Chuck Johnson

Sun Glories

Image of Chuck Johnson - Sun Glories
Record Label
Western Vinyl

About this item

On his new album Sun Glories, Oakland-based musician, composer, and producer Chuck Johnson explores themes of time, memory, and illusion through his unique blend of pedal steel, synths, organs, strings, and drums. Opening track "Teleos" explores the linear and cyclical qualities of time itself through episodic sections and motifs, which evoke the bittersweet relief and nostalgia that flood the senses with the arrival of the first warm and sunny day after a long, dark, and rainy stretch of winter. According to Johnson, the piece "took a surprising turn when I started adding guitar textures that recall the music I played and listened to when I was much younger." Evocative fields of guitars and pedal steel conspire to spark an intoxicating palimpsest of memories, before being ushered forward by an improvisatory and propulsive drum performance from Ryan Jewell.

The guitar-based "Sylvanshine" captures a moment between improvisation and nascent composition, elevated by a radiant glissandi performance by electro-acoustic saxophonist Cole Pulice. "This track is an appreciative nod to Rachika Nayar, whose recent works have re-opened the electric guitar for me and inspired me to play that instrument again after a hiatus of several years," explains Johnson.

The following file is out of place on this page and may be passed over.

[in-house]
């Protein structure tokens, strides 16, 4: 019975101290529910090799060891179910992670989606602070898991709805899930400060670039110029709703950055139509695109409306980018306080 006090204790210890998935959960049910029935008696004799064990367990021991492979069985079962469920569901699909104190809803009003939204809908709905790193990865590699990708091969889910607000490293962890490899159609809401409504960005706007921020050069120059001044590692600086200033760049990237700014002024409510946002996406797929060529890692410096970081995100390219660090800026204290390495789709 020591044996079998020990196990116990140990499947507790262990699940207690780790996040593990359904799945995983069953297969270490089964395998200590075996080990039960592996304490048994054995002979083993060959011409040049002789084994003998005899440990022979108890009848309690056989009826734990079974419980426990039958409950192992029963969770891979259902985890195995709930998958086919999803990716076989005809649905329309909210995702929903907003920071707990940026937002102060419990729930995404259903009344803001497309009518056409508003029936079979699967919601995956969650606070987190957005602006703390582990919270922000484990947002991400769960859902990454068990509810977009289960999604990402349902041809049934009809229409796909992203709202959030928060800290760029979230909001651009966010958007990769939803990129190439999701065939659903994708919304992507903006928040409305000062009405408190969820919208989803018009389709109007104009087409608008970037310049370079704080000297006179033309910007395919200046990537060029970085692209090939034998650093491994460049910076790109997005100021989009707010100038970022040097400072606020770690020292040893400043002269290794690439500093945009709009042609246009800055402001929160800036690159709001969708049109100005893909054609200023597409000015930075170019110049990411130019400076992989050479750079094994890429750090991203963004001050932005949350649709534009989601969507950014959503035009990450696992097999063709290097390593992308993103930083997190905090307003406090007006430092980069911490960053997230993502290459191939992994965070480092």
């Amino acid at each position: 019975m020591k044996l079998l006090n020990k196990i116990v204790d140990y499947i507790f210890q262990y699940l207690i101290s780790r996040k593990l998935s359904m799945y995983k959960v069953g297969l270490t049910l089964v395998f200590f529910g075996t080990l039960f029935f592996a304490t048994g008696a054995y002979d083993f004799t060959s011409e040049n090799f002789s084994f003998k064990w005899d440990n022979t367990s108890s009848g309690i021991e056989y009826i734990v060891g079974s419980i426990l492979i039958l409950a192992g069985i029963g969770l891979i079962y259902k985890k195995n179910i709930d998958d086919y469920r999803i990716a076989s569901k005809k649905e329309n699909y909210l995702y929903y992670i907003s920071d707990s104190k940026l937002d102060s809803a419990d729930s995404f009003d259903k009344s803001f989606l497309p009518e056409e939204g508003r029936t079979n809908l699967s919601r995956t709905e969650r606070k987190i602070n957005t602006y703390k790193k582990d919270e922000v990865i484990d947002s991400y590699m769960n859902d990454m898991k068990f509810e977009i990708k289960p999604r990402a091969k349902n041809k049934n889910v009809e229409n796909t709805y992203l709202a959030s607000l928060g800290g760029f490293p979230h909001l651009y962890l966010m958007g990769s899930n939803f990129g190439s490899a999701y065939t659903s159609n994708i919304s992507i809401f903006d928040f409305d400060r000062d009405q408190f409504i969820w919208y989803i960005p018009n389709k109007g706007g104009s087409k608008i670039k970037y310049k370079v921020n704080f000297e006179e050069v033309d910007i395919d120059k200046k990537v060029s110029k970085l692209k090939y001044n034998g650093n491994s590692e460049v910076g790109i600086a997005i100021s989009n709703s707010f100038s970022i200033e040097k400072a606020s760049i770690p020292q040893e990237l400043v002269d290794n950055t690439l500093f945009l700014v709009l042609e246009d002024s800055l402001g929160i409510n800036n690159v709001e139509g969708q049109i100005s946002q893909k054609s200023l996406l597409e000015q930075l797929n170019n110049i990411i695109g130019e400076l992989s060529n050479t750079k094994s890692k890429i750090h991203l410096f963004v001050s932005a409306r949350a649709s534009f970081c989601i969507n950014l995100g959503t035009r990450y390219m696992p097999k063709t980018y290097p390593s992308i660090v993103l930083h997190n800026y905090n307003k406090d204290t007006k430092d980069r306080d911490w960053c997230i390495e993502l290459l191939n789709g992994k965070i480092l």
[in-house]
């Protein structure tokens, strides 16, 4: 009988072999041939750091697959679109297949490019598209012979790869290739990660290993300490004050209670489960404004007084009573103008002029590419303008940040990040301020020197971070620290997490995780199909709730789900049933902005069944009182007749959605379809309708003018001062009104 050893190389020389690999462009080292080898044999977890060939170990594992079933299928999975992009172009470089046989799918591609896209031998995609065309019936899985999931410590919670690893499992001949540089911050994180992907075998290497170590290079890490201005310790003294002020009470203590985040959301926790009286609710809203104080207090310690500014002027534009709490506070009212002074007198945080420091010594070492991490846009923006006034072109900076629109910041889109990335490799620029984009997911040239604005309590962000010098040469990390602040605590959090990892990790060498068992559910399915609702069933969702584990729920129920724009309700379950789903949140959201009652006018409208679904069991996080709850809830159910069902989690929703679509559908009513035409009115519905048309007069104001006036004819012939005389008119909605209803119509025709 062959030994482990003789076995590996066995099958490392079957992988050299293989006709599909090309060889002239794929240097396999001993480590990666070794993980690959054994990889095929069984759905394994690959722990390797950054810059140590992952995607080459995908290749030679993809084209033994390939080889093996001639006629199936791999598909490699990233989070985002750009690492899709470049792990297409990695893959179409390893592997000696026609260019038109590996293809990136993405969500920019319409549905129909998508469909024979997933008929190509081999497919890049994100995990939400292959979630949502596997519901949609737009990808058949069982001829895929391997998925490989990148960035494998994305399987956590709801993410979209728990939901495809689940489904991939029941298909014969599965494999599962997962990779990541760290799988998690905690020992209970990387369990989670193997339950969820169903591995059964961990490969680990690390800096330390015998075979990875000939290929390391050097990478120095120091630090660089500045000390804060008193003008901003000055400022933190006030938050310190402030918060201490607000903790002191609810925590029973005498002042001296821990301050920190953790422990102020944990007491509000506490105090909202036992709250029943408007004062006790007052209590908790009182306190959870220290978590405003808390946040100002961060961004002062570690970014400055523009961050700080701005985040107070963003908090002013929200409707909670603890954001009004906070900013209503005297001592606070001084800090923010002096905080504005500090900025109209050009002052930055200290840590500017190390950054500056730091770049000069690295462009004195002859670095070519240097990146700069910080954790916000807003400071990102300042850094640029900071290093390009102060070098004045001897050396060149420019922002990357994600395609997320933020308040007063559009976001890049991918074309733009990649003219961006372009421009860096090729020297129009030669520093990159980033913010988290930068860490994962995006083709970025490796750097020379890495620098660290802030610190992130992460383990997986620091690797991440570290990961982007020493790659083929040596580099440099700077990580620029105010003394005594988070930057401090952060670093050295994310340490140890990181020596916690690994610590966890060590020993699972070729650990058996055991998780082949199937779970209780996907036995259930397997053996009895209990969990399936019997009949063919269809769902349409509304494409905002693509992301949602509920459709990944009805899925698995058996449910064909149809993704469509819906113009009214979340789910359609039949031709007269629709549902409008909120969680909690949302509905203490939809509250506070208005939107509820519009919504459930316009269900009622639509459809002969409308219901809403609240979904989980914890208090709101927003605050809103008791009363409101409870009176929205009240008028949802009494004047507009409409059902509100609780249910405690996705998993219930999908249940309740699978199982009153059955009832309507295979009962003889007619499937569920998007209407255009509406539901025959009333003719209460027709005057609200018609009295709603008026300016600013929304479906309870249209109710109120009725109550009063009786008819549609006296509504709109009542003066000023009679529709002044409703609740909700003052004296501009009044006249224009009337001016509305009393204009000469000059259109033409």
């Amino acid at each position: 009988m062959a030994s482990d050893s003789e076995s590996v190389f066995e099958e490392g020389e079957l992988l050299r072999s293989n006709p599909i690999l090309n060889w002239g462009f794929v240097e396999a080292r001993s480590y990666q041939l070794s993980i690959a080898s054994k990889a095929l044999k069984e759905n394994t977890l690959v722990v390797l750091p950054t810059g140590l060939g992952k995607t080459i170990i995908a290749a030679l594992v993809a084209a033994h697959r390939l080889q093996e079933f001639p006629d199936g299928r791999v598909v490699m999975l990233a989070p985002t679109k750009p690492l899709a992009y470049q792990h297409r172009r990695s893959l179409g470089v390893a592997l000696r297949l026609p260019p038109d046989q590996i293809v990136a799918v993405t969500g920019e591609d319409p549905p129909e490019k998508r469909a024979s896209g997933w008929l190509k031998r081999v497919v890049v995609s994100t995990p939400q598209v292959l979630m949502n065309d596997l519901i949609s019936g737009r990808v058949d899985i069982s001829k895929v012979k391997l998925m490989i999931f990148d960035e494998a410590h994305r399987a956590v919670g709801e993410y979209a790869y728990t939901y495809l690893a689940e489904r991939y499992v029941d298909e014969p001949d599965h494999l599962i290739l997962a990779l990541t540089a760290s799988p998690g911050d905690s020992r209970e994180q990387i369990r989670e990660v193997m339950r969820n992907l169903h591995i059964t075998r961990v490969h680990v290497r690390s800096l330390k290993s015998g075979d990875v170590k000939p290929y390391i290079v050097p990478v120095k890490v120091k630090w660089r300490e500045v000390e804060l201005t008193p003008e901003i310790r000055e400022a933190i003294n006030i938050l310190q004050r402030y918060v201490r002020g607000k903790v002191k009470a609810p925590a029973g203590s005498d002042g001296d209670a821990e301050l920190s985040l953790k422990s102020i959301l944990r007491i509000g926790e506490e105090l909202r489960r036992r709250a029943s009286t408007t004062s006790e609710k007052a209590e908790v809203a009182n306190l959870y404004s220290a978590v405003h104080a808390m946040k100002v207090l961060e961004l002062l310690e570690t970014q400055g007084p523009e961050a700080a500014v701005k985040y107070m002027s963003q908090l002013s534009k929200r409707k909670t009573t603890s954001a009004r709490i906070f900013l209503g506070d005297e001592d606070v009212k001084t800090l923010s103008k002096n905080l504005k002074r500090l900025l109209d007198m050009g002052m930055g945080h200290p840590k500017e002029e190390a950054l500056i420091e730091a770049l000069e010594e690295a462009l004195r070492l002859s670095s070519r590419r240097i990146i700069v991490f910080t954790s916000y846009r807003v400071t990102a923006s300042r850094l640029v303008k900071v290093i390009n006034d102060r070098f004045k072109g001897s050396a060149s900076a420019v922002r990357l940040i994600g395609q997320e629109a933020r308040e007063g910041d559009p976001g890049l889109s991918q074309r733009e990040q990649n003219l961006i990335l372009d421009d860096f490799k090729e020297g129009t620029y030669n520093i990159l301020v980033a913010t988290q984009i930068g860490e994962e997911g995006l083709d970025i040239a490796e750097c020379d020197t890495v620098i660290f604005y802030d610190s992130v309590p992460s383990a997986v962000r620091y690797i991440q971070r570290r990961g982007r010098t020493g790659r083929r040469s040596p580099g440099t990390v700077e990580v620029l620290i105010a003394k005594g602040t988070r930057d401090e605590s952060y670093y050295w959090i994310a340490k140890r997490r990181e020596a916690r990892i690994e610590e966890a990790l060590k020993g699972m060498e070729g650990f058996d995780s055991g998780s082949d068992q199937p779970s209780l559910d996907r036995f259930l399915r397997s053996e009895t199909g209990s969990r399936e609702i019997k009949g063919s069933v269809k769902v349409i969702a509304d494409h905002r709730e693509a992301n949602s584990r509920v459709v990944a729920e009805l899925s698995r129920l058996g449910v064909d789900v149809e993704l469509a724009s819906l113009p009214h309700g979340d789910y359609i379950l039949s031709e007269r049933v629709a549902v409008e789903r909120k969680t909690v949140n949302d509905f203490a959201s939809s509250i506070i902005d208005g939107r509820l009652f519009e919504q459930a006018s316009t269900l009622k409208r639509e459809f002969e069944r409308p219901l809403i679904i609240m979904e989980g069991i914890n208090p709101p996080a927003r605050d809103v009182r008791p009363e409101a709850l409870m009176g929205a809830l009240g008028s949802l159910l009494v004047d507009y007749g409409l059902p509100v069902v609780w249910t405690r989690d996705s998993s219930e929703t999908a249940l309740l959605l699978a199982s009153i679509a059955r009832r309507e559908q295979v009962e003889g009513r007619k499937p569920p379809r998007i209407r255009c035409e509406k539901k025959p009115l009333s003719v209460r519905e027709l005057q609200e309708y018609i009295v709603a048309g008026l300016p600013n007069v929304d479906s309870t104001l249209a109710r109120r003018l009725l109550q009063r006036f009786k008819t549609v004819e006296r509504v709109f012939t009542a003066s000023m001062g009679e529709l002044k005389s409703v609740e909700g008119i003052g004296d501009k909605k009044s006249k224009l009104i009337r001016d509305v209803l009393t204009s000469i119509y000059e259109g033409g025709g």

On "Ground Wave" Johnson revisits the composition technique of weaving a small string ensemble into clouds of pedal steel, similar to his approach on "Red Branch Bell' from his 2021 LP The Cinder Grove. "When the pedal steel solo comes in at about 3:30, I wanted to make it feel like the ground suddenly disappearing from under the listener’s feet." To achieve his vision for this piece, Johnson work with cellist Clarice Jensen (who Johnson has worked with on film scores and in live performances), and violinist Emily Packard (who Johnson knew from his time at Mills College), both of whom layered multiple parts to create a virtual chamber ensemble.

The album concludes with "Broken Spectre," a play on a term describing a ghostly optical illusion caused by sunlight bending over a mountain covered in mist or clouds. Once again Johnson's gorgeous pedal steel melodies build into a hypnotic swirl, which develops an epic sense of grandeur with the addition of Ryan Jewell's anthemic drumming. As the mist clears and the sun breaks through, this final track leaves the listener with a feeling of hope and resolution.


Superior Mirage
Ground Wave
Broken Spectre

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